Respiratory Therapy: Helping You Breathe Easier

 “Respiratory Therapy is a specialized health care field where practitioners are trained in pulmonary medicine in order to work therapeutically with people suffering from pulmonary disease” as defined by the American Association for Respiratory Care (AARC).

Respiratory Therapy: Helping You Breathe Easier

National Respiratory Care Week, held in the last full week of October, recognizes the field of respiratory care and the respiratory therapists, along with other medical staff, who work with patients suffering from lung and breathing conditions.  This week also promotes awareness of common lung diseases.

Respiratory Therapy is the medical field concerned with diagnosing, treating, and managing lung diseases and conditions.  A Respiratory Therapist may offer a variety of treatments and practices, including, but not limited to:

  • Conducting chest and breathing exams to determine lung function
  • Diagnosing lung and breathing conditions and recommending treatment plans
  • Suggesting medications via nebulizer or inhaler to treat chronic breathing problems
  • Providing physiotherapies like chest tapping, breathing exercises and a pulmonary rehabilitation program
  • Analyzing blood samples to determine oxygen levels
  • Managing mechanical ventilators and other artificial airway devices
  • Educating patients and families on lung conditions and treatment plans to improve the patient’s quality of life

When a person hears the term “lung disease” typically Asthma or COPD (chronic obstructive lung disease) comes to mind.  These are a lot of times the two diseases that are talked about most.  Lung disease is any problem in the lungs that prevents them from working properly.

Lung diseases are categorized as either:

  • Airway diseases
  • Lung tissue diseases
  • Lung circulation diseases

Airway diseases affect the tubes (airways) that carry oxygen and other gases into and out of the lungs, thus causing a narrowing or blockage of the airways.  When the airways become narrowed it makes it harder to breathe.  It may feel as if you are trying to breathe through a straw.  This would be a sign of an Obstructive lung disease.  Some of the diseases may include Asthma, COPD and Bronchiectasis.  Common symptoms to watch for would be:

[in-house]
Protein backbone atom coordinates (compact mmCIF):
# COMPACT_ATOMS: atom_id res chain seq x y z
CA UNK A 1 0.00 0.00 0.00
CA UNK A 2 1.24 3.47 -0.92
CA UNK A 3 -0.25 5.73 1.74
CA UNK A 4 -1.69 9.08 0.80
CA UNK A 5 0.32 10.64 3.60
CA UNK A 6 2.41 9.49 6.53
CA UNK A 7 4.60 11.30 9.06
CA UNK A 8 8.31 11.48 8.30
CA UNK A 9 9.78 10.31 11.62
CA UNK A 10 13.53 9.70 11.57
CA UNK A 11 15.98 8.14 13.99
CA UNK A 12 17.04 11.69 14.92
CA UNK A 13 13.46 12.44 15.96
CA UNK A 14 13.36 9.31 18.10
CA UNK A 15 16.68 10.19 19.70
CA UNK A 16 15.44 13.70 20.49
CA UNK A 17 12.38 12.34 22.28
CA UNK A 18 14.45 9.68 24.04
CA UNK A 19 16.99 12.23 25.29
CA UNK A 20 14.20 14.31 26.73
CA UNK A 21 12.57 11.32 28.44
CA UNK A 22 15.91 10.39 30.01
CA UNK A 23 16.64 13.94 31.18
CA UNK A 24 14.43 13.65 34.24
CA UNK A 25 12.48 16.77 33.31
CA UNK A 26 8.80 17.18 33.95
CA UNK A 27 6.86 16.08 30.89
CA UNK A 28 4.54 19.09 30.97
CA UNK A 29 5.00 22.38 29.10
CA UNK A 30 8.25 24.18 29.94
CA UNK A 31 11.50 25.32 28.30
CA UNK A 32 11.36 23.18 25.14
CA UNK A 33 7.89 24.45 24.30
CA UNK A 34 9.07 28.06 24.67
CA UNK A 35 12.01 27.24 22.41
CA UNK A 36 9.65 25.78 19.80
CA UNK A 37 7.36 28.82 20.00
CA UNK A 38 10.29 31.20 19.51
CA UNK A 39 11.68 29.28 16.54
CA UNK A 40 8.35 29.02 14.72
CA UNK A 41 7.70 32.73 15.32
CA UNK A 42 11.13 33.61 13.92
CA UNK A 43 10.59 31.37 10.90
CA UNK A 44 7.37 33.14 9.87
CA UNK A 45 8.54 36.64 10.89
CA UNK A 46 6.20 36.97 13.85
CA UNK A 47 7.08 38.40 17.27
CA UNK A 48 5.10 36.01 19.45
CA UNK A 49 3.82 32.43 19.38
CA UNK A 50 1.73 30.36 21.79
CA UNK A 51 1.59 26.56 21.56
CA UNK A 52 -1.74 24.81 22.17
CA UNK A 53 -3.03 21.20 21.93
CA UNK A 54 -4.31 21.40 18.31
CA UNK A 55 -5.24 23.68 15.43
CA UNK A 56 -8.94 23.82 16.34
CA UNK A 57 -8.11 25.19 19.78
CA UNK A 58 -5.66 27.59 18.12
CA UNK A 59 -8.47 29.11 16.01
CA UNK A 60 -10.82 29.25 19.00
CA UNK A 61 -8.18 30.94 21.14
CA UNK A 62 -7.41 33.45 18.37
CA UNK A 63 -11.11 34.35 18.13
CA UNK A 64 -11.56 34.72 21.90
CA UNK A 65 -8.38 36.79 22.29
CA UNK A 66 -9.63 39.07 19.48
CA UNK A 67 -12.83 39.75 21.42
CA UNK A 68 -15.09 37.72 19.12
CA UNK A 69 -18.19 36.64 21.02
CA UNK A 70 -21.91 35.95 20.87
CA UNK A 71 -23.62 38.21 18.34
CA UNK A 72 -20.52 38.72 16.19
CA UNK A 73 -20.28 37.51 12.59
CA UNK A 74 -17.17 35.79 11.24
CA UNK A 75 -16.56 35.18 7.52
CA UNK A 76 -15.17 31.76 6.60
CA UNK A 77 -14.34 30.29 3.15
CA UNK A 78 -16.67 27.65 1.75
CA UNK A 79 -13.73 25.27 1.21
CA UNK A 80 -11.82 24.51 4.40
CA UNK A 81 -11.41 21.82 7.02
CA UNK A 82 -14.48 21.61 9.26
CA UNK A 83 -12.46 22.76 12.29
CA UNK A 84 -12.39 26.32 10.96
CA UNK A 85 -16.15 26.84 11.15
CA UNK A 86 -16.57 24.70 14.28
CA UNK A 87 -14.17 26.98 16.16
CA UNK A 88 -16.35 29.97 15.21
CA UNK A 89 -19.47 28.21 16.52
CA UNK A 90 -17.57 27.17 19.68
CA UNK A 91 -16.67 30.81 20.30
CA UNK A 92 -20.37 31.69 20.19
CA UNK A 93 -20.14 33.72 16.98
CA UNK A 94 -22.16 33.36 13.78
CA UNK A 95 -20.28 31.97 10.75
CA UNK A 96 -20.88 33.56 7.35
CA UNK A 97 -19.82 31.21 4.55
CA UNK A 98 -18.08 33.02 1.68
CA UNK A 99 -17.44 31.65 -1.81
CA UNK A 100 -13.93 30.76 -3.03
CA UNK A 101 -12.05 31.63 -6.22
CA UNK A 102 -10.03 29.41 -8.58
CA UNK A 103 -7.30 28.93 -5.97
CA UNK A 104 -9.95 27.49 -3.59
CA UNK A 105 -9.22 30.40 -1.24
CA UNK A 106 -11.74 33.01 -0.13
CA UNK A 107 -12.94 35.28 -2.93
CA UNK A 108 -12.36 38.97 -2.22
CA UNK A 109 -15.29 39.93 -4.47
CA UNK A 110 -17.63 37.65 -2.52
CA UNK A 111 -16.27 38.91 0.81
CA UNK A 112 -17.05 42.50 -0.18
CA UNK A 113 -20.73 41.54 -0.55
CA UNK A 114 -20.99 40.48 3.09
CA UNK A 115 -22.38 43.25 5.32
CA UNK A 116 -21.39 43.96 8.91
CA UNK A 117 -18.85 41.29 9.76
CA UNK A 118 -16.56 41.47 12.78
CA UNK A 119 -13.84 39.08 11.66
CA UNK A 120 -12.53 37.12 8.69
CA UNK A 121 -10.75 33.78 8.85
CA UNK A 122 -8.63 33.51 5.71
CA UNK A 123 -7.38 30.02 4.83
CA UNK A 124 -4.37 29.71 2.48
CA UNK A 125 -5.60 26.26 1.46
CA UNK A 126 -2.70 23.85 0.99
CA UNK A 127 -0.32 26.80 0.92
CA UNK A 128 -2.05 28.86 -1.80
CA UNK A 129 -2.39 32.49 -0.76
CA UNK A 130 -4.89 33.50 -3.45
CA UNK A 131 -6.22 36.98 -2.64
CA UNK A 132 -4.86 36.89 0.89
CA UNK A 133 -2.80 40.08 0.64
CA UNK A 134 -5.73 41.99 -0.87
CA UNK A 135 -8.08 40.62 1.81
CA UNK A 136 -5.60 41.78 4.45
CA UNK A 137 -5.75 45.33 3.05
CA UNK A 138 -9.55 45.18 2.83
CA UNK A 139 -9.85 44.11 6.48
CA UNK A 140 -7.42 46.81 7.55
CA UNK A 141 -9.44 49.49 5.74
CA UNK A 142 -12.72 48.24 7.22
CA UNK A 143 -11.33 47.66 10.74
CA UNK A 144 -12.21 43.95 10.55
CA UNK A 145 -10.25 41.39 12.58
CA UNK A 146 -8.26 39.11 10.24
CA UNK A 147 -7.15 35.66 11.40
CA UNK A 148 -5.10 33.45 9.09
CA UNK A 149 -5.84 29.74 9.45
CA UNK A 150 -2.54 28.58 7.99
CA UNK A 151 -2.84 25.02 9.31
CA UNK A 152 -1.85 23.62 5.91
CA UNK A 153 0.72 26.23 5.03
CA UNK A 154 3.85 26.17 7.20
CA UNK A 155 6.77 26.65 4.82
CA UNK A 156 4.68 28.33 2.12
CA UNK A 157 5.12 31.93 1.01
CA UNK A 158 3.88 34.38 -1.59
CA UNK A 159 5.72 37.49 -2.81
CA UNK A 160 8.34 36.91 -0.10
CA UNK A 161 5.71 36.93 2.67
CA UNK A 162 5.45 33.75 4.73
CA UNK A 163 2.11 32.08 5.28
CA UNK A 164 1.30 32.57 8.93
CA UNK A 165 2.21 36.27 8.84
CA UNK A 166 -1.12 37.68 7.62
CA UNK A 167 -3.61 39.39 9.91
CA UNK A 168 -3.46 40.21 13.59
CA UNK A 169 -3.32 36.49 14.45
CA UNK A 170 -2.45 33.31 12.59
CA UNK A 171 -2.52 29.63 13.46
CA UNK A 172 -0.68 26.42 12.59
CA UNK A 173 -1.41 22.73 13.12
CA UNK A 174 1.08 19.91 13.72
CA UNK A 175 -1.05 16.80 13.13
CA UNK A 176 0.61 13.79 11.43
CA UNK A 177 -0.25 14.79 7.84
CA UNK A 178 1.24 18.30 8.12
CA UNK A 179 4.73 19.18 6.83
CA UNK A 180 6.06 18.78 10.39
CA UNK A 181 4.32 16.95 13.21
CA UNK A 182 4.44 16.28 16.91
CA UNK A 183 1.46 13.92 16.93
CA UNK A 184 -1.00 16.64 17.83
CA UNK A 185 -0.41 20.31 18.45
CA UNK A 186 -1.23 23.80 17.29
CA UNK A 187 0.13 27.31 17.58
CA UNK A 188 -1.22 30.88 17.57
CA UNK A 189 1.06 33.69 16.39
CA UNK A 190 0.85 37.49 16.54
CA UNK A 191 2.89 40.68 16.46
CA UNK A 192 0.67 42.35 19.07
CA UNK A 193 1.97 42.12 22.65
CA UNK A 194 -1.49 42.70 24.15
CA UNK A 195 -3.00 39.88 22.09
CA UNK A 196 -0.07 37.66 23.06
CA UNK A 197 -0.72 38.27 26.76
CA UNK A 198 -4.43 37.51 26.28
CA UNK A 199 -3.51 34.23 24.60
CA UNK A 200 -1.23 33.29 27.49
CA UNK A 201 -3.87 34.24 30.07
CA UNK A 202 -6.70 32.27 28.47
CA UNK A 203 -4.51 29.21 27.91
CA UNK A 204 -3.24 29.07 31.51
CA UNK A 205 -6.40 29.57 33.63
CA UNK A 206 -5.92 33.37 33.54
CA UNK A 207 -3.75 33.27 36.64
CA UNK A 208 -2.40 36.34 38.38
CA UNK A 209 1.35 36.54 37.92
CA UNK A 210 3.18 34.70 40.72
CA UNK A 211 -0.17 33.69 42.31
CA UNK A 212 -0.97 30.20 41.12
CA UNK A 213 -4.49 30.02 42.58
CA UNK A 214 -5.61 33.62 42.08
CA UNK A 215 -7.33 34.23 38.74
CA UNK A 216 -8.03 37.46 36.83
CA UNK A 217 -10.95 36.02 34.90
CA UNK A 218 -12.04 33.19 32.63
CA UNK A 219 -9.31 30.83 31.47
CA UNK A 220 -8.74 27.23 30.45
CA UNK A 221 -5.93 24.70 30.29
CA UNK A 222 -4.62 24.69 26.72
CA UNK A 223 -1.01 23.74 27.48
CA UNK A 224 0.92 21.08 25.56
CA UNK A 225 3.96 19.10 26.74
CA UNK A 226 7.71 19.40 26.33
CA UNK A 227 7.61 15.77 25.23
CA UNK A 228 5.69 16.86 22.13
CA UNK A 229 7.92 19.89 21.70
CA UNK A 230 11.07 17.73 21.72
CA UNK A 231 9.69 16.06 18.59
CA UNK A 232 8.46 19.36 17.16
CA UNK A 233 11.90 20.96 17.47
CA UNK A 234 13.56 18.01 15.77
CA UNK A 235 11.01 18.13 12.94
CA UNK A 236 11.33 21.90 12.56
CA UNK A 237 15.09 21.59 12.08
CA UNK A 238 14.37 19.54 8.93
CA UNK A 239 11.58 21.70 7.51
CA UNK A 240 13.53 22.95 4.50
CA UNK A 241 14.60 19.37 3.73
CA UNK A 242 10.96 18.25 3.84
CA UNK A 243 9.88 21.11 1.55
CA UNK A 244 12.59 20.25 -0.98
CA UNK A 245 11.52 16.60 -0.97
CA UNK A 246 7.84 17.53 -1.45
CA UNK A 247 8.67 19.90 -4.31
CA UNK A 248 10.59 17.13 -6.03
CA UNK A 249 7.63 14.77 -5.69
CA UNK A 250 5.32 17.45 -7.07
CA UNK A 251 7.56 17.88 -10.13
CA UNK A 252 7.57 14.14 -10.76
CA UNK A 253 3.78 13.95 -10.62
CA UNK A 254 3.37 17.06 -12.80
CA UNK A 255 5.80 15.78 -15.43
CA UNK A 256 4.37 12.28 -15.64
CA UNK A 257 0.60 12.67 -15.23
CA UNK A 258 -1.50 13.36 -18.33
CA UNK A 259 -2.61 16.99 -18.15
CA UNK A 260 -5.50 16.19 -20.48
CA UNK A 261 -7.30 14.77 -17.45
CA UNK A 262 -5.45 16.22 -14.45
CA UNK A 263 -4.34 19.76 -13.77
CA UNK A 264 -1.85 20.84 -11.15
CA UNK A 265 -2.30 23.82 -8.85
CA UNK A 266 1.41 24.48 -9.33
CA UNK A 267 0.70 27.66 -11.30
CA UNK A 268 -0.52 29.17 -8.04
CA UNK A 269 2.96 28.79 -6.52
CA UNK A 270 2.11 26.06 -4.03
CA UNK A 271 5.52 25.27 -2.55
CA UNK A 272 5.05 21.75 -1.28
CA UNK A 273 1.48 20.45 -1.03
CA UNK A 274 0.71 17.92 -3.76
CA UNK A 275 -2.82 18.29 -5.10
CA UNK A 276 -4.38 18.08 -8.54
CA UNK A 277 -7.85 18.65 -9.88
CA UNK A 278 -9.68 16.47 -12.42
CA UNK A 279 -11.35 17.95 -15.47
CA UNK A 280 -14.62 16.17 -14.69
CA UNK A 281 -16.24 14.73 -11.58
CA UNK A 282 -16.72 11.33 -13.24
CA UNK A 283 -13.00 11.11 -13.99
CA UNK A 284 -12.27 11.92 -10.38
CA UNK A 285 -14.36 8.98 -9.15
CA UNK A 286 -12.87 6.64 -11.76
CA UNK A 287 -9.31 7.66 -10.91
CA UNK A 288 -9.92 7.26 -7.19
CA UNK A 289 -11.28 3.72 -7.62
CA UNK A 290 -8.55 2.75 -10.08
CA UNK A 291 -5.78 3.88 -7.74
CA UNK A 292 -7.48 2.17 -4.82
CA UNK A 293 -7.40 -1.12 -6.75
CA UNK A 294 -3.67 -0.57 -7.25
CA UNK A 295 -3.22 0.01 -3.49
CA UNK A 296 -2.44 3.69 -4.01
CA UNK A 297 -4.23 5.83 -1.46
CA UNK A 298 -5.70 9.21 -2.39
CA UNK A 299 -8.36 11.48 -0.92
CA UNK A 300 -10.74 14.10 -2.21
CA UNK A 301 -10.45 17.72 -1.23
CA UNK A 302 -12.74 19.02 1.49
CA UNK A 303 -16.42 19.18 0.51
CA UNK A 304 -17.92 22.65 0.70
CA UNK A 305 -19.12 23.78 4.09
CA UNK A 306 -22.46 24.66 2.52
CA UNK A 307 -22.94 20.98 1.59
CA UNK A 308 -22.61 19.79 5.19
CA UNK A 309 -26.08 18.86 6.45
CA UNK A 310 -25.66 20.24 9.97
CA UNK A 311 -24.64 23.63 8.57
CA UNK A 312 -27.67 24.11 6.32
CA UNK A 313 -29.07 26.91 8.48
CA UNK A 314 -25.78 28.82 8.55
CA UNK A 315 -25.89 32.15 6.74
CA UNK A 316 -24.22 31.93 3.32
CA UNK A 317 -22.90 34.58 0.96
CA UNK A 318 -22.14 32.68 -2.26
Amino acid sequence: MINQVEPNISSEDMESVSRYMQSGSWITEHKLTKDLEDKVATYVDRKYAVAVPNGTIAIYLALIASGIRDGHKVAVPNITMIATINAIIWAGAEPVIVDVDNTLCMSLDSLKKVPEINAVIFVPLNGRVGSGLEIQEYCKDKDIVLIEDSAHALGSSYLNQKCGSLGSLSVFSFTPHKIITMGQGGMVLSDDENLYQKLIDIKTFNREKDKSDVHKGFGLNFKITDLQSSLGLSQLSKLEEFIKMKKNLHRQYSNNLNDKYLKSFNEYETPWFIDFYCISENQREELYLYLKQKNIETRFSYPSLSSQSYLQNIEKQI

• Shortness of breath or trouble breathing
  • Feeling like you’re not getting enough air
  • Decreased ability to exercise
  • Cough that won’t go away or coughing up blood or mucus
  • Pain or discomfort with breathing

Lung tissue diseases affect the structure of the lung tissue.  Scarring or inflammation of the tissue makes the lungs unable to expand fully.  It will be harder for the lungs to take in oxygen and get rid of carbon dioxide.  You may not be able to breathe deeply or it may seem as if you are wearing a tight sweater or vest and your chest can only expand so far.  This would be a sign of a Restrictive lung disease.  Some of the diseases may include Pulmonary Fibrosis or Sarcoidosis.  Common symptoms to watch for would be:

  • Shortness of breath
  • Dry cough
  • Fatigue
  • Unexplained weight loss
  • Aching muscles and joints

Lung circulation diseases affect the blood vessels in the lungs.  This could be caused by clotting, scarring or inflammation within the blood vessels.  If this happens it will affect the ability of the lungs to take in oxygen and get rid of carbon dioxide.  These circulation problems can also affect the function of the heart.  A common symptom people may experience with these types of conditions is feeling very short of breath, especially when exerting themselves.  A common lung circulation disease is Pulmonary Hypertension.  Common symptoms to watch for would be:

  • Shortness of breath, initially with exercise then eventually at rest
  • Blue lips and skin (cyanosis)
  • Chest pressure or pain
  • Dizziness or fainting spells (syncope)
  • Fast pulse or pounding heart beat (palpitations)

Lung diseases come in a variety of categories, can affect not only the lungs but the heart and other major organs within the body, and affect the youngest and the oldest of patients.

If you feel as if your breathing “just isn’t right” please reach out to your primary care provider and visit about your symptoms and concerns.  Breathing is the facts of life and you need to protect every breath. If you have questions or would like to learn more about Respiratory Care Services at Windom Area Health, call 507-831-0647.

By Rhonda Wahl, RRT, Respiratory Therapy Coordinator

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